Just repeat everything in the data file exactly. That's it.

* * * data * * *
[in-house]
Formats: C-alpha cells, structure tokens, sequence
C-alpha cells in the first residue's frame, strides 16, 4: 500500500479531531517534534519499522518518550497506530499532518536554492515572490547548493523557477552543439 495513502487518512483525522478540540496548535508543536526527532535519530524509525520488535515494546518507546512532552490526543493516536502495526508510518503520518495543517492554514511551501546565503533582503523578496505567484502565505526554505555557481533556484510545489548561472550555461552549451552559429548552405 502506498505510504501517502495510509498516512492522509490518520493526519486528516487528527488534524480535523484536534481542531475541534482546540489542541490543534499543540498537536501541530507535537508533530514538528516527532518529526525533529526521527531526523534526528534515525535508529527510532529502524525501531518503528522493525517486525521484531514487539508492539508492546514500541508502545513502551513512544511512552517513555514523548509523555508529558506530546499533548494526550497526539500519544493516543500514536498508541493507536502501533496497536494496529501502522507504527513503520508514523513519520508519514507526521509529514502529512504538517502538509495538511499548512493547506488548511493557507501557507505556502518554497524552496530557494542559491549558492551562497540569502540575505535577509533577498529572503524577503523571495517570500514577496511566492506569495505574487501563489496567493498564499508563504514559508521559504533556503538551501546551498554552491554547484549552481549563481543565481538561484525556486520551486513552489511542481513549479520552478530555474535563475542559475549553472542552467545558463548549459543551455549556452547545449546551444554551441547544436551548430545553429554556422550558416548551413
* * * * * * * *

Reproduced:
[in-house]
Formats: C-alpha cells, structure tokens, sequence
C-alpha cells in the first residue's frame, strides 16, 4: 500500500479531531517534534519499522518518550497506530499532518536554492515572490547548493523557477552543439 495513502487518512483525522478540540496548535508543536526527532535519530524509525520488535515494546518507546512532552490526543493516536502495526508510518503520518495543517492554514511551501546565503533582503523578496505567484502565505526554505555557481533556484510545489548561472550555461552549451552559429548552405 502506498505510504501517502495510509498516512492522509490518520493526519486528516487528527488534524480535523484536534481542531475541534482546540489542541490543534499543540498537536501541530507535537508533530514538528516527532518529526525533529526521527531526523534526528534515525535508529527510532529502524525501531518503528522493525517486525521484531514487539508492539508492546514500541508502545513502551513512544511512552517513555514523548509523555508529558506530546499533548494526550497526539500519544493516543500514536498508541493507536502501533496497536494496529501502522507504527513503520508514523513519520508519514507526521509529514502529512504538517502538509495538511499548512493547506488548511493557507501557507505556502518554497524552496530557494542559491549558492551562497540569502540575505535577509533577498529572503524577503523571495517570500514577496511566492506569495505574487501563489496567493498564499508563504514559508521559504533556503538551501546551498554552491554547484549552481549563481543565481538561484525556486520551486513552489511542481513549479520552478530555474535563475542559475549553472542552467545558463548549459543551455549556452547545449546551444554551441547544436551548430545553429554556422550558416548551413